Instead of using a laundry detergent containing alkylphenol ethoxylates, look for laundry detergents that contains linear alcohol ethoxylates (LAEs). In contrast to alkylphenol ethoxylates, LAEs will biodegrade quickly into compounds, linear alcohols and carboxylic acids that typically have much lower environmental concerns.7 LAE based detergents are also readily cold water dispersible. The growing trend of relying on cold water during the wash cycle, to maximize energy efficiency, makes LAE based detergents much more preferable.
To further enhance a laundry detergent’s biodegradability and overall environmental profile, also look for products containing either linear alcohol ester ethoxylates or alkyl polyglucosides (APGs). The ester linkages in linear alcohol ester ethoxylates allow for even faster biodegradation rates compared to regular linear alcohol ethoxylates. APGs are biobased, naturally derived from corn and coconut oil, surfactants that are readily biodegradable and used in many green cleaning products currently on the market.
Bleaches enhance laundry detergent performance by breaking down the molecular bonds of many tough stains which allows for more rapid and aggressive stain removal. Laundry bleaching chemicals are safer for laundry room workers and the environment when they do not produce toxic or persistent byproducts. The most commonly used bleach, chlorine bleach, poses the potential to form hazardous chlorinated gases and organic byproducts.8 A more environmentally safe bleaching chemical would be an oxygen bleach containing hydrogen peroxide. Hydrogen peroxide degrades into two very environmentally friendly compounds: water (H20) and oxygen (O2).
When used properly, fabric softeners will reduce fabric rigidity, control static, and work to leave the fabric feeling soft and fluffy. The active ingredient in fabric softeners are cationic, or positively charged surfactants. Cationic surfactants that have ester, amide, or peroxide linkages tend to biodegrade much more quickly than many other cationics. Naturally derived cationic surfactants also show faster biodegradation rates relative to traditional ones. These increases in biodegradability allows for less bioaccumulation and a more positive environmental profile.
Laundry sours are used to neutralize residual levels of alkalinity leaving the final fabric pH at a safe and comfortable level. Laundry sours are also used to remove iron and rust from the rinse water and fabric. Mineral acid based sours, those containing hydrochloric (HCl), sulfuric (H2SO4), or phosphoric (H3PO4) acid, should be avoided due to their potential to form hazardous gases and byproducts that can be harmful to both workers and the environment. Laundry sours that utilize organic acids, such as citric (C6H8O7) and lactic (C3H6O3) acid, are environmentally preferable because they are not as harsh and tend to not form hazardous byproducts. Citric and lactic acids also have the added benefit of being naturally derived.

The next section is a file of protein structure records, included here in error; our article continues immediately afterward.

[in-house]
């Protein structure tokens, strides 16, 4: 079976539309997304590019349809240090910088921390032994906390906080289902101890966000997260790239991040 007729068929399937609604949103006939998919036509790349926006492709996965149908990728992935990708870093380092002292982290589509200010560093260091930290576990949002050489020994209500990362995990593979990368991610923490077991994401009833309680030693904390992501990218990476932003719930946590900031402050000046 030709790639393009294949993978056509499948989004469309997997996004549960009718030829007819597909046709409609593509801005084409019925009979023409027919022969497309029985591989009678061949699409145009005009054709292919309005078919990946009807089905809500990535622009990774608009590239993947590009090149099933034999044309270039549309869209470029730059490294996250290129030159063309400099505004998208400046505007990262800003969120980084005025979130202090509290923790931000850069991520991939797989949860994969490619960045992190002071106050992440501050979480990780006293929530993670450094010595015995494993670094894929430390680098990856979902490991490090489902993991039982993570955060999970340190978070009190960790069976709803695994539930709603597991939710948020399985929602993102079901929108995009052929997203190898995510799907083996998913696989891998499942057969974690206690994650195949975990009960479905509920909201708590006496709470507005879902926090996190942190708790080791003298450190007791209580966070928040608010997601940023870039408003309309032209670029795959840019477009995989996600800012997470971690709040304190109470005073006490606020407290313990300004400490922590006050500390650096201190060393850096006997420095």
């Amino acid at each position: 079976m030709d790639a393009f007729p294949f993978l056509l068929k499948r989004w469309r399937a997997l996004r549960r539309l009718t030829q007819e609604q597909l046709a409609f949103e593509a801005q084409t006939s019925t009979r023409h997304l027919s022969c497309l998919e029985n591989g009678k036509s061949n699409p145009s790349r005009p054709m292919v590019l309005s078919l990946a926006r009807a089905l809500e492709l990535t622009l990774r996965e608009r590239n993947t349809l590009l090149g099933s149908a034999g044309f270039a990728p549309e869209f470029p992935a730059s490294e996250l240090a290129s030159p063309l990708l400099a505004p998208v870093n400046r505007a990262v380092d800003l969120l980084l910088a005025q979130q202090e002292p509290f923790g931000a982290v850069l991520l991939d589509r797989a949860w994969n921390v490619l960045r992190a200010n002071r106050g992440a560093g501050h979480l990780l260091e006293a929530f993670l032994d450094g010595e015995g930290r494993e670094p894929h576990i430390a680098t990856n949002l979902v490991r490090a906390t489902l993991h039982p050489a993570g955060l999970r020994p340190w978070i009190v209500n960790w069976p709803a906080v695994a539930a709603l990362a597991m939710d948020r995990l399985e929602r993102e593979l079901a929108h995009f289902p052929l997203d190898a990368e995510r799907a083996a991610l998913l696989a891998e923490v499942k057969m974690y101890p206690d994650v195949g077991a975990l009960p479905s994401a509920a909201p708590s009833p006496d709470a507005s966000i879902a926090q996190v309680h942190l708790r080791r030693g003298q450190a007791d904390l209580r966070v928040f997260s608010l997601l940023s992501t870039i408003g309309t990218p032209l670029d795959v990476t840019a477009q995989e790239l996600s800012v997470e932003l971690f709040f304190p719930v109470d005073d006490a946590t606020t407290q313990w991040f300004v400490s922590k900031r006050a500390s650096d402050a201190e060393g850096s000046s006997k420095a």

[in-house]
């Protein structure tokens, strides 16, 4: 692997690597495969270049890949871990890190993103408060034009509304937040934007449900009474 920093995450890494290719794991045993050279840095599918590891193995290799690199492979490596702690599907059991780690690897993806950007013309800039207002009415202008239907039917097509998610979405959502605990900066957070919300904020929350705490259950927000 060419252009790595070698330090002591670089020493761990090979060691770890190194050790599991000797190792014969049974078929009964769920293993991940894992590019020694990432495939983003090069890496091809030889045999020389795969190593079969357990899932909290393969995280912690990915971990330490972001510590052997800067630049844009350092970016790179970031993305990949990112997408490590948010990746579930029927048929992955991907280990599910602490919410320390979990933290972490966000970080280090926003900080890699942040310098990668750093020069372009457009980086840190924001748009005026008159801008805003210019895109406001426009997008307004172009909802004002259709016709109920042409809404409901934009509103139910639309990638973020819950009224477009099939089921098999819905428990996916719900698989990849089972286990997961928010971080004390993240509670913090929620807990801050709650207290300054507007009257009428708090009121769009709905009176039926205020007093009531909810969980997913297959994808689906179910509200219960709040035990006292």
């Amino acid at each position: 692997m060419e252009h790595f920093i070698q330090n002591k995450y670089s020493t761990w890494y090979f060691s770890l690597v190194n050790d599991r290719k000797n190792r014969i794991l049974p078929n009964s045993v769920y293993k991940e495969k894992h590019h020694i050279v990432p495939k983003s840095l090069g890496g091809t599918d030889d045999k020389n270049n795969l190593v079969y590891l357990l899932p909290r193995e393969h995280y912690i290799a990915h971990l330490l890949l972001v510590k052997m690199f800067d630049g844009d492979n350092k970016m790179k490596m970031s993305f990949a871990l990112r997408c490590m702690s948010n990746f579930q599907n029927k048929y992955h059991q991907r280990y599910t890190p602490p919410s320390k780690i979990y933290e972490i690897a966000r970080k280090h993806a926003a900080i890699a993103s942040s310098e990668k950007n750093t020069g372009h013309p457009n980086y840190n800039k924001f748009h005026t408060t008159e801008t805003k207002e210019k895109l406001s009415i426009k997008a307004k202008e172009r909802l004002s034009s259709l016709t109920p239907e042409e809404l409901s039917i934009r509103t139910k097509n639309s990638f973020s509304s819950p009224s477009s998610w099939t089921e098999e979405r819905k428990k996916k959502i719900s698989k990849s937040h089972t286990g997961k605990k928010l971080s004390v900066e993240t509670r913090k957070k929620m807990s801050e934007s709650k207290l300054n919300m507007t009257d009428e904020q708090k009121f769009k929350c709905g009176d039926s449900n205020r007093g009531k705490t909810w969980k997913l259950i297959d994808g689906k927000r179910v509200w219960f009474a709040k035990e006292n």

How Green is Your Laundry?
Take a minute to consider what kind of impact the chemicals you use in your laundry room can have on the health of the environment and your workforce. These things should be of vital importance to all of us in the cleaning industry. Selecting the proper laundry chemicals is not a difficult task especially when you consider that environmental and worker health is at stake.
We are all taking steps to go green. Why does it have to stop at the laundry room door? The next time you go to buy that laundry detergent or bleach you have purchased for so long, look at the label closely and see what you are actually buying. Take a long look and ask yourself, “How Green is My Laundry?”
About the Author:
Nate Gaubert is the Manager of Research & New Product Development with a prior role as Spartan’s laundry/warewash chemist.
1. G.E. Hutchinson. “Eutrophication, Past and Present: Causes, Consequences, Correctives.” National Academy of Science (1969): 17-26.
2. J.C. Friedly, D.B. Kent, J.A. Davis. “Simulation of the Mobility of Metal-EDTA Complexes in Groundwater: The Influence of Contaminant Metals.” Environmental Science Technology 36 (2002): 355-363.
3. Nitrilotriacetic Acid and its Salts (IARC Summary & Evaluation, Volume 48, 1990)
4. M. Ahel, W. Giger, M. Koch. “Behavior of alkylphenol polyethoxylate surfactants in the awuatic environment.” Water Research 28 (1994): 1131-1152.
5. R.E. Chapin, J. Dulaney, Y. Wang, L. Lanning, B. Davis, B. Collins, N. Mintz, G. Wolfe. “The effects of 4-nonylphenol in rats: A multigeneration reproduction study.” Toxicological Science 52 (1999): 80-91.
6. S. Gimeno, H. Komen, P.W.M. Venderbosch, T. Bowmer. “Disruption of sexual differentiation in genetic male carp (Cyprinus Carpio) exposed to an alkyphenol during different life stages.” Environmental Science Technology 31 (1997): 2884-2890.
7. J. Steber, P. Wierich. “The anaerobic degradation of detergent range fatty alcohol ethoxylates. Studies with 14C0labelled model surfactants.” Water Research 21 (1987): 661-667.
8. K.M. Vetrano. “Molecular Chlorine: Health and Environmental Effects.” Reviews of Environmental Contamination and Toxicology 170 (2001): 75 – 140.